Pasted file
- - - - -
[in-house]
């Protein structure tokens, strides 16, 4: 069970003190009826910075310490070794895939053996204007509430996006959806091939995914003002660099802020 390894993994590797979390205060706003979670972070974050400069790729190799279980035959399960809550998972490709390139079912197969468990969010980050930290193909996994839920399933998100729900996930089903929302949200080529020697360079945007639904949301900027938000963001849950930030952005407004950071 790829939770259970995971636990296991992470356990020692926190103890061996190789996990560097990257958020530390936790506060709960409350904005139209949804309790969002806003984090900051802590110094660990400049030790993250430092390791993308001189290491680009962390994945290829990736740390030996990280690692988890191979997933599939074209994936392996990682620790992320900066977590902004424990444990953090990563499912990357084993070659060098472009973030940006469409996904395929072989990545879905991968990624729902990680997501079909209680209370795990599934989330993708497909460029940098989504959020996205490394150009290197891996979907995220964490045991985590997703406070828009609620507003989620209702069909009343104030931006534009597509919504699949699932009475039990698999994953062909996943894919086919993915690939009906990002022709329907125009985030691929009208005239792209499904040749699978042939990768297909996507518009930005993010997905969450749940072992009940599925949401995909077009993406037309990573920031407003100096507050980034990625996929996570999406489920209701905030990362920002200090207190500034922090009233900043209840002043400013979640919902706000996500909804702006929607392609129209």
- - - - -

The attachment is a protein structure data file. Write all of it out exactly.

[in-house]
């Protein structure tokens, strides 16, 4: 069970003190009826910075310490070794895939053996204007509430996006959806091939995914003002660099802020 390894993994590797979390205060706003979670972070974050400069790729190799279980035959399960809550998972490709390139079912197969468990969010980050930290193909996994839920399933998100729900996930089903929302949200080529020697360079945007639904949301900027938000963001849950930030952005407004950071 790829939770259970995971636990296991992470356990020692926190103890061996190789996990560097990257958020530390936790506060709960409350904005139209949804309790969002806003984090900051802590110094660990400049030790993250430092390791993308001189290491680009962390994945290829990736740390030996990280690692988890191979997933599939074209994936392996990682620790992320900066977590902004424990444990953090990563499912990357084993070659060098472009973030940006469409996904395929072989990545879905991968990624729902990680997501079909209680209370795990599934989330993708497909460029940098989504959020996205490394150009290197891996979907995220964490045991985590997703406070828009609620507003989620209702069909009343104030931006534009597509919504699949699932009475039990698999994953062909996943894919086919993915690939009906990002022709329907125009985030691929009208005239792209499904040749699978042939990768297909996507518009930005993010997905969450749940072992009940599925949401995909077009993406037309990573920031407003100096507050980034990625996929996570999406489920209701905030990362920002200090207190500034922090009233900043209840002043400013979640919902706000996500909804702006929607392609129209």